GCC logoThe Global Communication Center (GCC) located in Hunt Library supports the Carnegie Mellon University community by providing advice to help plan and develop strong written, oral, and visual communication projects.

Highly trained GCC tutors can help with any academic communication task, including course papers, lab reports, presentations, scientific posters, dissertation or grant proposals, journal articles, emails to advisors or potential employers, and application materials.

Schedule Appointments

CMU students can schedule up to 15 free appointments per semesterOff-campus students who are unable to come to the library for face-to-face appointments now have an option to request etutoring appointments. Students using the email service will be sent a screen-capture video containing a tutor’s feedback within 24 hours of their appointment time. Email appointments are available on Sundays, Tuesdays, and Thursdays.

Register for Grammar Groups

These informal groups meet every two weeks to discuss specific types of sentences and writing situations that typically cause difficulty for non-native English speakers. You must be a current Carnegie Mellon student to attend.  Registration ends the day before the meeting.

InCites

tr_logo_twitter_whtNew database: InCites

Thomson Reuters’ InCites is a customized, citation-based research evaluation tool on the Web that enables you to analyze institutional productivity and benchmark your output against peers worldwide.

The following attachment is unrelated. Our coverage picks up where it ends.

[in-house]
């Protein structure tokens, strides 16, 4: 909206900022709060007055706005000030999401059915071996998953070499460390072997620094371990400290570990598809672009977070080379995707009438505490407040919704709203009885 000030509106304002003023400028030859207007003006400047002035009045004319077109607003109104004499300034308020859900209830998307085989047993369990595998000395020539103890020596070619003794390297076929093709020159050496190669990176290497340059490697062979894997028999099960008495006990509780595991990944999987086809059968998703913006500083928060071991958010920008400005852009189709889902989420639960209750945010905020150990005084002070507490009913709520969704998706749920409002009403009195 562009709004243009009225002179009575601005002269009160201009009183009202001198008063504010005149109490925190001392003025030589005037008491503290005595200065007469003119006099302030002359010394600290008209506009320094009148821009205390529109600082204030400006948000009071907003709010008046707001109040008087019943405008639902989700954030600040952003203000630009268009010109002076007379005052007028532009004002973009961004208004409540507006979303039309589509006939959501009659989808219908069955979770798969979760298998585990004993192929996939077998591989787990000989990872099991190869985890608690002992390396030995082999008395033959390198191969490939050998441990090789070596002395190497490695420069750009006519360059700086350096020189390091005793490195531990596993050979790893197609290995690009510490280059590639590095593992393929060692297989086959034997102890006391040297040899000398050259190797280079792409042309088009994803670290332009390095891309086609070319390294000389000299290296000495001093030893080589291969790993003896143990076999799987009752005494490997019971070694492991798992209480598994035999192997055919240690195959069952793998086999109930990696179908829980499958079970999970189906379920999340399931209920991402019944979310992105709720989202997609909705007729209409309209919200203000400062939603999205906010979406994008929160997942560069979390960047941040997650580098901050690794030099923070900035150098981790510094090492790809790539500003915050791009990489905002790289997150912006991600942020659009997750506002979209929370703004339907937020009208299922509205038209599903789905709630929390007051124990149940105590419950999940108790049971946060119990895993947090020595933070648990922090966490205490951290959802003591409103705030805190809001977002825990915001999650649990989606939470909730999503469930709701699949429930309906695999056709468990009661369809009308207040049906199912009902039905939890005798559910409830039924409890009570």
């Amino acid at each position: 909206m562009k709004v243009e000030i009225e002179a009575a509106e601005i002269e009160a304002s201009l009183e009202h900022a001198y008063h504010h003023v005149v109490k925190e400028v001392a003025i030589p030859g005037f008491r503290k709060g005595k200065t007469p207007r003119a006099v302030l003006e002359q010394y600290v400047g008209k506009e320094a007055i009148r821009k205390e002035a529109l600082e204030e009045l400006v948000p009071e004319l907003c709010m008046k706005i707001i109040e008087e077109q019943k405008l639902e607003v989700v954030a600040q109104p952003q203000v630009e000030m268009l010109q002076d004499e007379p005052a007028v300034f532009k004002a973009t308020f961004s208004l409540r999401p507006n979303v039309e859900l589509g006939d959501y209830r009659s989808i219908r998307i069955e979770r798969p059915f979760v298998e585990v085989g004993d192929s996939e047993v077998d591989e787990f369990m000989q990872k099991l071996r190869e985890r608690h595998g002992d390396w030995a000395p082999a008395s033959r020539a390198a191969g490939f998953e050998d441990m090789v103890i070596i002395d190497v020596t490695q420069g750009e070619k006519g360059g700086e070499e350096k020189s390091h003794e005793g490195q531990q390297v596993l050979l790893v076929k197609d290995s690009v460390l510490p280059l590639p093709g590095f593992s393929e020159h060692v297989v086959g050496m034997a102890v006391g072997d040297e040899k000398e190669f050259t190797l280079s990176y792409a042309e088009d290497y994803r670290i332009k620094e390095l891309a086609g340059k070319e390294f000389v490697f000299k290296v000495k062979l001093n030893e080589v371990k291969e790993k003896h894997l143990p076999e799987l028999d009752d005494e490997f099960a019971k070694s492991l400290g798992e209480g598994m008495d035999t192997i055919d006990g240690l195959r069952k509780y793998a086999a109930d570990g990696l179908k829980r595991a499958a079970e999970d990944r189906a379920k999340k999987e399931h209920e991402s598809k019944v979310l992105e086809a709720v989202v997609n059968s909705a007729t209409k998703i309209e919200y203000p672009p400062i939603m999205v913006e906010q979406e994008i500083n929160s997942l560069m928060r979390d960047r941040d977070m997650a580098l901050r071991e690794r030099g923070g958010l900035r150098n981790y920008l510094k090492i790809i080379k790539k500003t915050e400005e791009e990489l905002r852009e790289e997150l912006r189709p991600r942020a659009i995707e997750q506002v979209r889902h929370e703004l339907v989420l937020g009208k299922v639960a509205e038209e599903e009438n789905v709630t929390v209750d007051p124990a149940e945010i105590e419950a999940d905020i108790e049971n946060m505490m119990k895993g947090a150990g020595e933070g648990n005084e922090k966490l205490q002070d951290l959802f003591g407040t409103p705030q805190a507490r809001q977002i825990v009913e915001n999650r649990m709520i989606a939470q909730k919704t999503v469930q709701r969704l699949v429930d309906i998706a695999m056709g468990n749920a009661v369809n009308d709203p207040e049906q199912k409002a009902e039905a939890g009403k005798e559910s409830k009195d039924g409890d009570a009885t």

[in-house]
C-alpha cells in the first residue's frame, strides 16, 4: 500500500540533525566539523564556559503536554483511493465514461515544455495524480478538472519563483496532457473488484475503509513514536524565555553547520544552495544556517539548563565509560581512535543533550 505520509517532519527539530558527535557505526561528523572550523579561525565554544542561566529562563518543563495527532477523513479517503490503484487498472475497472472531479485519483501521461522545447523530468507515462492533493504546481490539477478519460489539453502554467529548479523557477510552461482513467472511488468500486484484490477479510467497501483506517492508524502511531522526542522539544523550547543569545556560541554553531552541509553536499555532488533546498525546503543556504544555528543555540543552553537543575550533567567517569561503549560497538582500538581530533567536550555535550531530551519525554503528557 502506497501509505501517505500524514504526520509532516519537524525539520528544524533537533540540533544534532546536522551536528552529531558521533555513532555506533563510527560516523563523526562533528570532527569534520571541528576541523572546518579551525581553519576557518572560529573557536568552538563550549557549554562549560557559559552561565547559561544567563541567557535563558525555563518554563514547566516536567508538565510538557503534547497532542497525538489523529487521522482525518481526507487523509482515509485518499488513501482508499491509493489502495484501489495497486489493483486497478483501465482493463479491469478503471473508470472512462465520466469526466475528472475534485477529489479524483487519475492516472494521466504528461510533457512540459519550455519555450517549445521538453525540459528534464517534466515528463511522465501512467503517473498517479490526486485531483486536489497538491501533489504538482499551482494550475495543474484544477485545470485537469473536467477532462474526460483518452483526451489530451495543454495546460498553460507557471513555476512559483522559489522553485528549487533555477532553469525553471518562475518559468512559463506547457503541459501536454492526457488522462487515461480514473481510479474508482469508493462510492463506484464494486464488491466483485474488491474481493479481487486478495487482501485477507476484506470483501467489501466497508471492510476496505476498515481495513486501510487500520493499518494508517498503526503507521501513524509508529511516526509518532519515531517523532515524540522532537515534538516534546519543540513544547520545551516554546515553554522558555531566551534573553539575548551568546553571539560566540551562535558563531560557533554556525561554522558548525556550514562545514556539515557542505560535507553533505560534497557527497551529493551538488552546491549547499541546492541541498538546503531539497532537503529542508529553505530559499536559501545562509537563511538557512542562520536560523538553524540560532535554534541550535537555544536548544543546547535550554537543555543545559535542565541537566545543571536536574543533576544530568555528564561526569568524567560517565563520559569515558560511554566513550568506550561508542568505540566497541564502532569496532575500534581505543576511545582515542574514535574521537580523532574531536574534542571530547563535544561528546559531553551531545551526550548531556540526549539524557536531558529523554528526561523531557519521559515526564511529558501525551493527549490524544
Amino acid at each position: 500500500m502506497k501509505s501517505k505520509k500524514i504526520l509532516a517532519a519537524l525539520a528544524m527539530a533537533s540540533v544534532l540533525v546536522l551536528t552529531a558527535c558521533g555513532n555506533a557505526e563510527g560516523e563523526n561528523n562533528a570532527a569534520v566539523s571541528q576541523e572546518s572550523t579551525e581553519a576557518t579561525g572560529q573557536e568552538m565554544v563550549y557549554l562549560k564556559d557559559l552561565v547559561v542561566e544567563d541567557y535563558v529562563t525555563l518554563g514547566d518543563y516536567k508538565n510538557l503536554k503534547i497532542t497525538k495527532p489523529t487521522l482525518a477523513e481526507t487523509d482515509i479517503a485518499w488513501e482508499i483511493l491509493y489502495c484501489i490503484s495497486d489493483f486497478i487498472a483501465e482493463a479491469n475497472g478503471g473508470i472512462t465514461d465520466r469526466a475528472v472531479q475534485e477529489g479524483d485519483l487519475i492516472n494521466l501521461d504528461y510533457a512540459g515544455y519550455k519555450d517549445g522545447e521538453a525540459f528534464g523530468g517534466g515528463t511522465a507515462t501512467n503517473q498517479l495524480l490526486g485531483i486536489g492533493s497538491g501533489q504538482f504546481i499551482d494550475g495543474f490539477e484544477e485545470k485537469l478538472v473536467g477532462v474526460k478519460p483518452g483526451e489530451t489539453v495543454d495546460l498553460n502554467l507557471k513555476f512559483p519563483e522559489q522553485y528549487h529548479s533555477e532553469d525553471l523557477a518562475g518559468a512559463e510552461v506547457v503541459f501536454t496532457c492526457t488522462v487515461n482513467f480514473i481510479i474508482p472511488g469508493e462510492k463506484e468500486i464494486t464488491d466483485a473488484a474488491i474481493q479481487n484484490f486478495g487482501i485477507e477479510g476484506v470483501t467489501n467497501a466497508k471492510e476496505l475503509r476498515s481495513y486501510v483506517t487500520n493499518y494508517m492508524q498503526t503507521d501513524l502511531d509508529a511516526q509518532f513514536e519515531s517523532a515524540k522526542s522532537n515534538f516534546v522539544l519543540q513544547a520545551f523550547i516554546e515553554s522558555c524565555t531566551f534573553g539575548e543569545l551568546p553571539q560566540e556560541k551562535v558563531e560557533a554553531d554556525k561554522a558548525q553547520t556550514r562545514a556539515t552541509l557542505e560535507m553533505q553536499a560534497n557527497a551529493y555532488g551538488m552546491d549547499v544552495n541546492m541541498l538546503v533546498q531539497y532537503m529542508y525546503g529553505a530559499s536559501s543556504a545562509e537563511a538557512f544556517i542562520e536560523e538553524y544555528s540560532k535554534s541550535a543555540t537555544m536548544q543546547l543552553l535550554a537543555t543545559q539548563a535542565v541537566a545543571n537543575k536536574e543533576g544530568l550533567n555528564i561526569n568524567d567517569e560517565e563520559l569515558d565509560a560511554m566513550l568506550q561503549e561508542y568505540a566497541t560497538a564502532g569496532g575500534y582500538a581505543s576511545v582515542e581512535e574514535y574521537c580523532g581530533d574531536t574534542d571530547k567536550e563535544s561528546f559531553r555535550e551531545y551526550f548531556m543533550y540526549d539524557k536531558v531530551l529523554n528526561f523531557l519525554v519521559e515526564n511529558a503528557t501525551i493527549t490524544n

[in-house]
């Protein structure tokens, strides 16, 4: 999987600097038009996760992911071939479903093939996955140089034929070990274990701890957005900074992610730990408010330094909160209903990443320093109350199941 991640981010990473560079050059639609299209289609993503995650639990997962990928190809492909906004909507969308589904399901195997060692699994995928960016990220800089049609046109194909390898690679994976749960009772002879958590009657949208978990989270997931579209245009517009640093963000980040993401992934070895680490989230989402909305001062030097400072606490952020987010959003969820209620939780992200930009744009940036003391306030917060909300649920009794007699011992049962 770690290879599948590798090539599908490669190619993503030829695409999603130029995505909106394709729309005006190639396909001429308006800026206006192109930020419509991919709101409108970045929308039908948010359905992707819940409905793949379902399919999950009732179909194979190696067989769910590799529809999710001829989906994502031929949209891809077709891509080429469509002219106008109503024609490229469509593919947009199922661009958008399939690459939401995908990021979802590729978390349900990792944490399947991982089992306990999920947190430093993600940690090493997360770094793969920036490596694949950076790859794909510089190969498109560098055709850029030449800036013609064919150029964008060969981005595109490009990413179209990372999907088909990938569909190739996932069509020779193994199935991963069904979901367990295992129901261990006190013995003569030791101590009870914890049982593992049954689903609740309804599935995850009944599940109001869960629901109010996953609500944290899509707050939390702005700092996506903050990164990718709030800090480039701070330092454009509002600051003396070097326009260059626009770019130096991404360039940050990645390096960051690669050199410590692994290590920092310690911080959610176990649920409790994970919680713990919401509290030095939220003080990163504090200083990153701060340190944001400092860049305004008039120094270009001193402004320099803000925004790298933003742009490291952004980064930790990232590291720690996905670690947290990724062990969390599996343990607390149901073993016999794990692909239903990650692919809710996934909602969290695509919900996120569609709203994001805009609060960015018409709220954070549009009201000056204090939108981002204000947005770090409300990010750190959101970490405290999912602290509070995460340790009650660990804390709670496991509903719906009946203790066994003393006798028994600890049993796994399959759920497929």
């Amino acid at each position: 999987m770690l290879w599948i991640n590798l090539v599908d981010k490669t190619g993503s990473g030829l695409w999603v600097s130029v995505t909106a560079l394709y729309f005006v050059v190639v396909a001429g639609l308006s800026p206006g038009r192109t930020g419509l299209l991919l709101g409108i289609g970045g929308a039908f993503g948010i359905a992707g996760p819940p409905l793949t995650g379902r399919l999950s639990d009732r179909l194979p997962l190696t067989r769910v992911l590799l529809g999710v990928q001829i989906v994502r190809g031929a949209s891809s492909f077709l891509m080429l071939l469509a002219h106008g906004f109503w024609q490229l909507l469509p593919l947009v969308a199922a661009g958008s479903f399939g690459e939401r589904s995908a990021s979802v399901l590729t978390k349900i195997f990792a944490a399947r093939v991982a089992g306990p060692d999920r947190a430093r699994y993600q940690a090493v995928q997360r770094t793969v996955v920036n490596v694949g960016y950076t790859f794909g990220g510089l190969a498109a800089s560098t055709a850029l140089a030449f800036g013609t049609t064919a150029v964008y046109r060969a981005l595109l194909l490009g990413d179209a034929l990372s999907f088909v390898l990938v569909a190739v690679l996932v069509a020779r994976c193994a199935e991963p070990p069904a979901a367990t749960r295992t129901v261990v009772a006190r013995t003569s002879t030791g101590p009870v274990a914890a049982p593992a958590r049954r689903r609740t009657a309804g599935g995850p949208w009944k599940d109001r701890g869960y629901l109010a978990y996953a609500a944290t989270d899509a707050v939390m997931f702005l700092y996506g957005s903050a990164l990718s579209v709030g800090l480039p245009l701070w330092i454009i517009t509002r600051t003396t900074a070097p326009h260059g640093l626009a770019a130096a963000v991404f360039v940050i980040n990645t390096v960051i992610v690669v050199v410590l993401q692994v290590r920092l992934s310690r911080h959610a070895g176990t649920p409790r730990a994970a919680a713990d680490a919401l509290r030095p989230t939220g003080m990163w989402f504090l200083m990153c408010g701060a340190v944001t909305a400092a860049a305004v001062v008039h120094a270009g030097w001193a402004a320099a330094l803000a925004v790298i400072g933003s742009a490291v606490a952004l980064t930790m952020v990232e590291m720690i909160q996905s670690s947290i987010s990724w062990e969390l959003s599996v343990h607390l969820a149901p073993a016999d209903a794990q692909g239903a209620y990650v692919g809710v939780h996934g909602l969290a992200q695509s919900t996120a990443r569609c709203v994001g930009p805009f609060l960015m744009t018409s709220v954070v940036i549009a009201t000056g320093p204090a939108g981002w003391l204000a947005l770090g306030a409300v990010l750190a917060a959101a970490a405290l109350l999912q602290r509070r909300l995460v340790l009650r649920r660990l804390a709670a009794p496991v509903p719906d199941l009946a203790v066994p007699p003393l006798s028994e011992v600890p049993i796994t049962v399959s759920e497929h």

“Academic Idols” crowned

Watch the finalists perform!

Four Ph.D. candidates were crowned “Academic Idols” at Carnegie Mellon’s 2014 Three Minute Thesis Championship round on Feb. 18.

Rollinson

The first-place winner was David Rollinson (Robotics Institute, SCS), who presented his thesis “Snake Robots in the Wild!”

Second place went to Suchitra Ramachandran (Biological Sciences, MCS), who presented “The Brain as a Statistician. ”

Third place went to Patrick Foley (Statistics, DC) and his thesis “Statistics and the Human Connectome.”

In an audience vote, Ramachandran and Arun Shrivats (Biomedical Engineering, CIT) with the thesis “siRNA Therapeutics for Fibrodysplasia Ossificans Progressiva” tied for the People’s Choice Award.

Eleven Ph.D. candidates made it to the final round out of 140 initial registrants. The competition, brought to CMU by Dean of Libraries Keith Webster, challenged the doctoral students to present their thesis in three minutes or less in language understandable to a general audience.

Check out the CMU home page story: Academic Idol.

Read more about the competition.

Three Minute Thesis – Championship Lineup!

front of inviteEleven Ph.D. candidates competed for top honors  in CMU’s 2014 3MT Championship on Tuesday, Feb 18, in McConomy Auditorium, UC.

Watch the finalists perform in the Championship!

  • Amy Dale, Engineering & Public Policy/Civil & Environmental Engineering
  • Patrick Foley, Statistics
  • Clare Mahoney, Materials Science & Engineering
  • Eric VanEpps, Social & Decision Sciences
  • June Zhang, Electrical & Computer Engineering
  • Ardon Shorr, Biological Sciences
  • David Rollinson, Robotics Institute
  • Arun Shrivats, Biomedical Engineering
  • Aaron Wise, Computational Biology
  • Suchitra Ramachandran, Biological Sciences
  • Derry Tanti Wijaya, Language Technologies Institute

More about 3MT competition

Three Minute Thesis is sponsored by the University Libraries.